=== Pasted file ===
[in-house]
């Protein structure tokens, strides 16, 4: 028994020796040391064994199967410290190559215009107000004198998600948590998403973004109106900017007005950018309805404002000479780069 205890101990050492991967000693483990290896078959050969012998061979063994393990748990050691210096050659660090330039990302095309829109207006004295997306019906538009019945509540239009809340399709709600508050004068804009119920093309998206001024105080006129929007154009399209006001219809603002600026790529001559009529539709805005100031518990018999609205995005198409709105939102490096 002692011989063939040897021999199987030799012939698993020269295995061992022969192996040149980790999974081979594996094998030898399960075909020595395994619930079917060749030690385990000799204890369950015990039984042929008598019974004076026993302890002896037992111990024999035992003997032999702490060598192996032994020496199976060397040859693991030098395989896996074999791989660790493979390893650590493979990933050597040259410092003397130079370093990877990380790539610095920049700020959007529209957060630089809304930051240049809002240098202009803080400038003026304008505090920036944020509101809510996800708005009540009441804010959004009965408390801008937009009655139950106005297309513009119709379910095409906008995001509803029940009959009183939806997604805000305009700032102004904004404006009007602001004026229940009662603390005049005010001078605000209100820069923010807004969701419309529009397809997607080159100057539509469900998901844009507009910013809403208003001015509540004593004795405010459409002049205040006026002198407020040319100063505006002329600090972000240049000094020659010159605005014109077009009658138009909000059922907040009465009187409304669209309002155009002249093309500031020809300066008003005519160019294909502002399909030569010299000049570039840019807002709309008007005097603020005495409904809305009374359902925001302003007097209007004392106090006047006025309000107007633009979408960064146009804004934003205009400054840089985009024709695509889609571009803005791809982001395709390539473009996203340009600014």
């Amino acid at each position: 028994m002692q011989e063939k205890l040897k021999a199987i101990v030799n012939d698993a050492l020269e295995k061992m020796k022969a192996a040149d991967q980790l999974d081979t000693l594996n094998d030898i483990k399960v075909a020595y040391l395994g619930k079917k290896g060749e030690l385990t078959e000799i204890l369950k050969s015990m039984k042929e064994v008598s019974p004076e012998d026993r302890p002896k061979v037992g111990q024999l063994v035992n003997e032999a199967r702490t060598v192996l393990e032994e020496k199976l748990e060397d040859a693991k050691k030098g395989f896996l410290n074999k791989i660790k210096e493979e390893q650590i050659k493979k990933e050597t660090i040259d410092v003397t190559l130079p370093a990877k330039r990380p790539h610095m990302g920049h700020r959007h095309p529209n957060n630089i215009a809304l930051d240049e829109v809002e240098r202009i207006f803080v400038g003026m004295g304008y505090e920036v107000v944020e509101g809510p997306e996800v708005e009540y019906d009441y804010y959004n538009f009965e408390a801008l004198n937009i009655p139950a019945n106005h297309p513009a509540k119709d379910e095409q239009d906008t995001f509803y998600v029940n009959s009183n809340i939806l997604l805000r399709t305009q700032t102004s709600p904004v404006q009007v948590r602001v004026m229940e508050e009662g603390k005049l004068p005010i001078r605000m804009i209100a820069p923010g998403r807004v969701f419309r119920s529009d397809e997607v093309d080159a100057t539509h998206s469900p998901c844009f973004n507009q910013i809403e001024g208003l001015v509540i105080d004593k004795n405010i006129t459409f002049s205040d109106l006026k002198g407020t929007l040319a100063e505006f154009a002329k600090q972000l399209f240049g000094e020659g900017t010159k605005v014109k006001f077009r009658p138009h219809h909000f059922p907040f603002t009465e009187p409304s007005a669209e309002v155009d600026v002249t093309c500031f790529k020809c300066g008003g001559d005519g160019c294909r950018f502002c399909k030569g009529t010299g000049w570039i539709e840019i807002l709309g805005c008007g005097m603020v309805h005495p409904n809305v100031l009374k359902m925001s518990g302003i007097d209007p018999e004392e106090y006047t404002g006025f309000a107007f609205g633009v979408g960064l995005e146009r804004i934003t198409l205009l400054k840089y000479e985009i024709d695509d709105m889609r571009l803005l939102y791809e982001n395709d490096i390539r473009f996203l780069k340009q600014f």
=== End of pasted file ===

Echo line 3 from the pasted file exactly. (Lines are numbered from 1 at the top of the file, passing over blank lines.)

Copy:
């Amino acid at each position: 028994m002692q011989e063939k205890l040897k021999a199987i101990v030799n012939d698993a050492l020269e295995k061992m020796k022969a192996a040149d991967q980790l999974d081979t000693l594996n094998d030898i483990k399960v075909a020595y040391l395994g619930k079917k290896g060749e030690l385990t078959e000799i204890l369950k050969s015990m039984k042929e064994v008598s019974p004076e012998d026993r302890p002896k061979v037992g111990q024999l063994v035992n003997e032999a199967r702490t060598v192996l393990e032994e020496k199976l748990e060397d040859a693991k050691k030098g395989f896996l410290n074999k791989i660790k210096e493979e390893q650590i050659k493979k990933e050597t660090i040259d410092v003397t190559l130079p370093a990877k330039r990380p790539h610095m990302g920049h700020r959007h095309p529209n957060n630089i215009a809304l930051d240049e829109v809002e240098r202009i207006f803080v400038g003026m004295g304008y505090e920036v107000v944020e509101g809510p997306e996800v708005e009540y019906d009441y804010y959004n538009f009965e408390a801008l004198n937009i009655p139950a019945n106005h297309p513009a509540k119709d379910e095409q239009d906008t995001f509803y998600v029940n009959s009183n809340i939806l997604l805000r399709t305009q700032t102004s709600p904004v404006q009007v948590r602001v004026m229940e508050e009662g603390k005049l004068p005010i001078r605000m804009i209100a820069p923010g998403r807004v969701f419309r119920s529009d397809e997607v093309d080159a100057t539509h998206s469900p998901c844009f973004n507009q910013i809403e001024g208003l001015v509540i105080d004593k004795n405010i006129t459409f002049s205040d109106l006026k002198g407020t929007l040319a100063e505006f154009a002329k600090q972000l399209f240049g000094e020659g900017t010159k605005v014109k006001f077009r009658p138009h219809h909000f059922p907040f603002t009465e009187p409304s007005a669209e309002v155009d600026v002249t093309c500031f790529k020809c300066g008003g001559d005519g160019c294909r950018f502002c399909k030569g009529t010299g000049w570039i539709e840019i807002l709309g805005c008007g005097m603020v309805h005495p409904n809305v100031l009374k359902m925001s518990g302003i007097d209007p018999e004392e106090y006047t404002g006025f309000a107007f609205g633009v979408g960064l995005e146009r804004i934003t198409l205009l400054k840089y000479e985009i024709d695509d709105m889609r571009l803005l939102y791809e982001n395709d490096i390539r473009f996203l780069k340009q600014f």